Take the 2-minute tour ×
Unix & Linux Stack Exchange is a question and answer site for users of Linux, FreeBSD and other Un*x-like operating systems.. It's 100% free, no registration required.

I have a text file with each line having some defined number of fields but they can differ from line to line. All I want to do is to add "=" sign in front of every value in the field in that line.

For example INPUT FILE

A   B   C   D   E
P   Q   R   S   T   U
L   M   N   O


=A  =B  =C  =D  =E
=P  =Q  =R  =S  =T  =U
=L  =M  =N  =O

Also this is just an example, my file contains some lines where number of field are more than 20. How to do this efficiently.

share|improve this question

6 Answers 6

up vote 3 down vote accepted

To do this in awk, you could use:

awk '{for (i=1;i<=NF;i++) printf "=%s ",$i;printf "\n"}' filename

Loop over the internal NF (number of fields) variable, printing each field with an equals prepended and a space appended, then after printing all fields, print a newline.

share|improve this answer
Hi this works. Thanks a lot. Can you tell why printf is used and not print??? –  user3138373 May 14 at 15:39
print adds a newline by default, printf does not –  Josh Jolly May 14 at 17:19
Note that it changes the spacing of the fields. –  Stéphane Chazelas May 15 at 6:13

Your question is not very clear.

To insert = before each sequence of letters, that would be:

sed 's/[[:alpha:]]\{1,\}/=&/g'

Before any letter:

sed 's/[[:alpha:]]/=&/g'

Before each sequence of non-blanks:

sed 's/[^[:blank:]]\{1,\}/=&/g'

(those are POSIX and portable).

share|improve this answer

Assuming your fields contain more than just one letter, with GNU sed:

sed 's/\</=/g' <<END
foo    bar    baz
A      B      C
apple  banana cherry
=foo    =bar    =baz
=A      =B      =C
=apple  =banana =cherry

GNU sed's \< regex construct is a zero-width "start of word" marker (the transition between a non-word (or the beginning of the line) and a word character (alnums in your locale or underscore)). So we're replacing the start of each word with the "=" character.

(sed regex reference here)

share|improve this answer
Tangentially, I wonder why Perl's regex syntax does not have "start of word" and "end of word" markers. –  glenn jackman May 14 at 17:02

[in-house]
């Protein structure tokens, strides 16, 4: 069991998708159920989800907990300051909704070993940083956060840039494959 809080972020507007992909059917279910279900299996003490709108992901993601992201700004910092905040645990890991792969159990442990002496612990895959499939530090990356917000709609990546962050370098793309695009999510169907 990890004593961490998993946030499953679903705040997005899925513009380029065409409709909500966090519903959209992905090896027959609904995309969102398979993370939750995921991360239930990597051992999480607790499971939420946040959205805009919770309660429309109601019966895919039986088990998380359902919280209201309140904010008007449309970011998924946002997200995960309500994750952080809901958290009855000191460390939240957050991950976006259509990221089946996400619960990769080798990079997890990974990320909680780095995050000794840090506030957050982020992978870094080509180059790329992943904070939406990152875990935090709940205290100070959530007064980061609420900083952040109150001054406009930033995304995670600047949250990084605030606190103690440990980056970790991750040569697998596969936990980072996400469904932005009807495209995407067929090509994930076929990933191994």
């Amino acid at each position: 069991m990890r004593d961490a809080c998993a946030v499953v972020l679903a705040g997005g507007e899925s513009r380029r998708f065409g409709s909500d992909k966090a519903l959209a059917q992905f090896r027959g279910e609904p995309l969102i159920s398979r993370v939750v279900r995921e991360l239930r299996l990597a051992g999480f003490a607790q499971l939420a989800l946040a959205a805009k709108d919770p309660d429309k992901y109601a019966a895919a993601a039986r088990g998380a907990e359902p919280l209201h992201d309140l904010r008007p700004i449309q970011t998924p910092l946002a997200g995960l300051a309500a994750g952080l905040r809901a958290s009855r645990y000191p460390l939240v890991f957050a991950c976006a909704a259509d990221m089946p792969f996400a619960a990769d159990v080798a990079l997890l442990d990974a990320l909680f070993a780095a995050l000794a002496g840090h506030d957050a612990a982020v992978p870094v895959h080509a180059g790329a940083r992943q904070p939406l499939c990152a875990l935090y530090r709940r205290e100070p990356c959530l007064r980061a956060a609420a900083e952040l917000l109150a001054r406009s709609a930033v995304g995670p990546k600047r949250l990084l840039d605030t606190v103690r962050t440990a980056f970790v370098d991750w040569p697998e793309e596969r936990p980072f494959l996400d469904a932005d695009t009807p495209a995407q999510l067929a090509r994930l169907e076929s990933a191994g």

Maybe \b\w for work around. –  Gnouc May 14 at 17:29
good idea. \b(?=\w) would be more exact. Thanks. –  glenn jackman May 14 at 18:08
Ah, I forgot to update my comment, I used \b(?=\w) in my answer :) –  Gnouc May 14 at 18:20
Though \< originated in BSDs (ex/grep), it seems it never made it to any BSD sed. It is in GNU sed though. It's not POSIX. –  Stéphane Chazelas May 14 at 18:23

A shorter awk version:

$ awk 'gsub(/([^ ]+)/,"=&",$0)' file
=A   =B   =C   =D   =E
=P   =Q   =R   =S   =T   =U
=L   =M   =N   =O


We do a global substitution for each input line:

  • /([^ ]+)/: matchs each fields, because fields is separate by spaces, so this regex match all thing except spaces.

  • "=&": with each fields, add = before it.

& meaning is replaced with character that was matched. From man awk:

gsub(r, s [, t])        For each substring matching the regular expres‐
                        sion  r  in the string t, substitute the string
                        s, and return the number of substitutions.   If
                        t  is  not  supplied,  use  $0.   An  &  in the
                        replacement text is replaced with the text that
                        was  actually matched.  Use \& to get a literal
                        &.  (This must be typed  as  "\\&";  see  GAWK:
                        Effective  AWK Programming for a fuller discus‐
                        sion of the rules for &'s  and  backslashes  in
                        the replacement text of sub(), gsub(), and gen‐


For @glenn jackman's answer and comment, I add an equivalent version in perl:

$ perl -pe 's/\b(?=\w)/=$&/g' file
=A   =B   =C   =D   =E
=P   =Q   =R   =S   =T   =U
=L   =M   =N   =O
share|improve this answer
Note that the awk one removes the blank lines. –  Stéphane Chazelas May 15 at 6:15
@StephaneChazelas: awk 'NF > 0 {gsub(/([^ ]+)/,"=&",$0)}{print}' will keep blank lines. –  Gnouc May 15 at 6:19
Or just awk '{gsub(/([^ ]+)/,"=&");print}', or awk '1+gsub(/([^ ]+)/,"=&")',it's just that you were using the result of gsub as a condition to print. –  Stéphane Chazelas May 15 at 7:22
@StephaneChazelas: Maybe I think a complicated way. Thanks for good point. –  Gnouc May 15 at 7:43

You can simplify this a bit with GNU awk

awk -v RS='[[:space:]]+' '{printf "=%s%s", $0,RT}' input.file
=A   =B   =C   =D   =E
=P   =Q   =R   =S   =T   =U
=L   =M   =N   =O
share|improve this answer
This Works , Can you explain the code? THanks –  user3138373 May 14 at 16:01

Try this simple sed command,

sed 's/\([A-Za-z]\+\)/=\1/g' file


$ (echo 'A   B   C'; echo 'A C D F') | sed 's/\([A-Za-z]\+\)/=\1/g'
=A   =B   =C
=A =C =D =F

This command will place = sign before A-Z,a-z.


try this command also,

sed 's/\([ ]\+\)/\1=/g; s/^\(.*\)$/=\1/g' file


$ (echo 'A   B   C'; echo 'A C D F') | sed 's/\([ ]\+\)/\1=/g; s/^\(.*\)$/=\1/g'
=A   =B   =C
=A =C =D =F

This command will replace one or more spaces with one or more spaces plus = sign and also it places = on starting.

share|improve this answer

Your Answer


By posting your answer, you agree to the privacy policy and terms of service.

Not the answer you're looking for? Browse other questions tagged or ask your own question.